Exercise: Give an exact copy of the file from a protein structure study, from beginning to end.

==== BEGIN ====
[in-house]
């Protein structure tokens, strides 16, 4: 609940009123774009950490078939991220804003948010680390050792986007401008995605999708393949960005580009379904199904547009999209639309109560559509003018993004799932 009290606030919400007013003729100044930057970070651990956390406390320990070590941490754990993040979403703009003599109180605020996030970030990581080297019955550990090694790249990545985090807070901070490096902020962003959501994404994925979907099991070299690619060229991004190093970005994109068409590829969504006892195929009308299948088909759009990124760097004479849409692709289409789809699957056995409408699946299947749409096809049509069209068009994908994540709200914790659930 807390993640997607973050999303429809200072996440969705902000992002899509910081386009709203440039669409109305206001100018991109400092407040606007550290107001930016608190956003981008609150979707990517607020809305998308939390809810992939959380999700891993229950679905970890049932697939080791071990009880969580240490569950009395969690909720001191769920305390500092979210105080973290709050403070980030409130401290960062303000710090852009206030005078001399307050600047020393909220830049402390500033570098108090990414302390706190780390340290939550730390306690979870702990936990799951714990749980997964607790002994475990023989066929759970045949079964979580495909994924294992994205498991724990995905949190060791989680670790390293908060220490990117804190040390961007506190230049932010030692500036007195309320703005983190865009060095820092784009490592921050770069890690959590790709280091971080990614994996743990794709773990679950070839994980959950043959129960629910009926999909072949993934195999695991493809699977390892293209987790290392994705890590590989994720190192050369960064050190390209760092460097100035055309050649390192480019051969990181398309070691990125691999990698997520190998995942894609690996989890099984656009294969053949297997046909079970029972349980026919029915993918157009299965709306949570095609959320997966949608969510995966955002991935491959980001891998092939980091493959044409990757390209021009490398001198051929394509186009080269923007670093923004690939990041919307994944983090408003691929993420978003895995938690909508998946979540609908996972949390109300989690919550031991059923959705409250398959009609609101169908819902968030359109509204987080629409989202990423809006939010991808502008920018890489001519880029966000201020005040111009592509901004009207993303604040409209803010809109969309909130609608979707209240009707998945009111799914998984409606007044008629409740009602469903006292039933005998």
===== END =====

[in-house]
């Protein structure tokens, strides 16, 4: 609940009123774009950490078939991220804003948010680390050792986007401008995605999708393949960005580009379904199904547009999209639309109560559509003018993004799932 009290606030919400007013003729100044930057970070651990956390406390320990070590941490754990993040979403703009003599109180605020996030970030990581080297019955550990090694790249990545985090807070901070490096902020962003959501994404994925979907099991070299690619060229991004190093970005994109068409590829969504006892195929009308299948088909759009990124760097004479849409692709289409789809699957056995409408699946299947749409096809049509069209068009994908994540709200914790659930 807390993640997607973050999303429809200072996440969705902000992002899509910081386009709203440039669409109305206001100018991109400092407040606007550290107001930016608190956003981008609150979707990517607020809305998308939390809810992939959380999700891993229950679905970890049932697939080791071990009880969580240490569950009395969690909720001191769920305390500092979210105080973290709050403070980030409130401290960062303000710090852009206030005078001399307050600047020393909220830049402390500033570098108090990414302390706190780390340290939550730390306690979870702990936990799951714990749980997964607790002994475990023989066929759970045949079964979580495909994924294992994205498991724990995905949190060791989680670790390293908060220490990117804190040390961007506190230049932010030692500036007195309320703005983190865009060095820092784009490592921050770069890690959590790709280091971080990614994996743990794709773990679950070839994980959950043959129960629910009926999909072949993934195999695991493809699977390892293209987790290392994705890590590989994720190192050369960064050190390209760092460097100035055309050649390192480019051969990181398309070691990125691999990698997520190998995942894609690996989890099984656009294969053949297997046909079970029972349980026919029915993918157009299965709306949570095609959320997966949608969510995966955002991935491959980001891998092939980091493959044409990757390209021009490398001198051929394509186009080269923007670093923004690939990041919307994944983090408003691929993420978003895995938690909508998946979540609908996972949390109300989690919550031991059923959705409250398959009609609101169908819902968030359109509204987080629409989202990423809006939010991808502008920018890489001519880029966000201020005040111009592509901004009207993303604040409209803010809109969309909130609608979707209240009707998945009111799914998984409606007044008629409740009602469903006292039933005998």